Wednesday, September 5, 2012

New Bridge Over the Tennessee River (#1)

A very large and significant highway project has just started up in East Tennessee. It’s located just southwest of Knoxville at Lenoir City.  US Highway 321 crosses I-75 at Exit 81.  If you take US 321 east toward the Smoky Mountain National Park, you will find yourself on a 4-lane highway passing through the newer commercial portion of Lenoir City.  After about a mile and a half you encounter a light where the highway turns into a 2-lane road.
This stretch of 2-lane highway is about a mile long…and it crosses the Tennessee River on a bridge that is raised up directly over the top of the Fort Loudoun Dam.  The dam is part of the TVA system, generating power and with its adjoining lock for shipping, it represents the upper end of the navigable portion of the river.
US 321 is the most direct route from west to east to the Smoky Mountain National Park as well as to Maryville and Townsend Tennessee… 
The state of Tennessee recently awarded a $69,361,720.70 million contract to a Sevierville Tennessee contractor to build a new, 4-lane bridge over the Tennessee River at Lenoir City.  The contractor will also widen the existing 2-lane highway. (I wonder what the 70 cents is for…)

The view above shows the start of construction as viewed looking west toward Lenoir City.  Part of the waterway is just below the equipment shown in the photo.
This view is from the TVA park area on the west side of the connecting channel between Tellico Lake and Fort Loudoun Lake.  Tellico Lake was formed by daming up the Little Tennessee River and it has a separate dam.  However, the Tellico Dam is basically a water control structure only…with the Fort Loudoun Dam doing most of the work. 

The bridge shown in this photo is a 2-lane structure that will remain in place.  A second 2-lane bridge will be built over this channel right along side of the existing one.  
They have also started some preparatory work in the median adjacent to US 321 where it intersects with County Road 444.  In the distance, you can see the bridge over the Fort Loudoun Dam that will be completely replaced.  If you turned around and looked back, you would see the same scene as shown in the previous photo of the channel between the 2 lakes.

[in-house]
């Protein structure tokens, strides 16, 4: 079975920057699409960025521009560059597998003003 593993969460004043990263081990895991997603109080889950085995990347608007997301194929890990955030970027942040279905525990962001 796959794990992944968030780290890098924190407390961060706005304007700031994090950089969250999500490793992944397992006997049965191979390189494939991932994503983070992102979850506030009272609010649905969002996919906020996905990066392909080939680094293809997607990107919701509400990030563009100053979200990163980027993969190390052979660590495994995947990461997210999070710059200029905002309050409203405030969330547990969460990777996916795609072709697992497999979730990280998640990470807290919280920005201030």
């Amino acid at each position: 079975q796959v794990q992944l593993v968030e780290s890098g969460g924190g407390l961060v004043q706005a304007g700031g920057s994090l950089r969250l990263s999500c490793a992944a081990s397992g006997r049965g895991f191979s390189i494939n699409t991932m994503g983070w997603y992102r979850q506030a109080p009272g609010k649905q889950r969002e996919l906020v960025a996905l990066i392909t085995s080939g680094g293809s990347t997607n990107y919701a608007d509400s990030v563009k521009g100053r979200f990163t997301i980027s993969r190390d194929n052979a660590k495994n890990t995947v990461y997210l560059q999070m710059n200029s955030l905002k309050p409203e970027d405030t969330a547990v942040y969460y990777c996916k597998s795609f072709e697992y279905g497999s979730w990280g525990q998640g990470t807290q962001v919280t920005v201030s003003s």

You might ask the question… When will this project be completed?  The answer is that it’s supposed to be completed on May 31, 2015!  With no completion date penalties built into the project, I’m not taking any bets on the target date…  The good news is that this infrastructure project will employ many local workers for about 3 years.
About 10 days ago, this was a heavily forested area…with a meadow toward the right rear of the photo.  The woods were overloaded with deer and by now they’re searching for a new home… Most of the logs were loaded on trucks and taken away but they did create quite a stack of sawdust from the remnants. 

The Tennessee River itself is straight ahead, right between those trees on the other side of the meadow and those power lines on the other side.  If one was to drive down that road shown in the middle right portion of the photo, you’d end up at the foot of the dam right on the river.  Quite a few fishermen drop a line from the concrete walkway along the channel below the dam.
In addition to the 4-lane bridge over the Tennessee River and the new 2-lane bridge over the channel between the two lakes, the contractor will have to build a 4-lane bridge over the railroad tracks on the Lenoir City side of the river.  One of the major challenges for the contractor will be building the bridges without stopping the flow of rail traffic plus barge and leisure craft traffic, not to mention the 21,000 + vehicles that cross the existing bridge every day.
Other updates will follow… Just click on any of the photos to enlarge them.
Thanks for stopping by for a visit!
Take Care, Big Daddy Dave


  1. I love the $0.70, how is that even possible? How can it be estimated down to the penny?

  2. Wow! That's quite a project! And even more so with keeping the traffic flowing. It will be great in 2015 when completed. Can't imagine what the job involves for the civil engineer!

    There is so much road work around here this summer. Lots of jobs provided, but it's a nightmare trying to figure out a route to get anywhere that won't leave you sitting in a long line of traffic waiting to get through. Interesting post!

  3. May we use these pictures for a story we are doing on the project? Please contact me at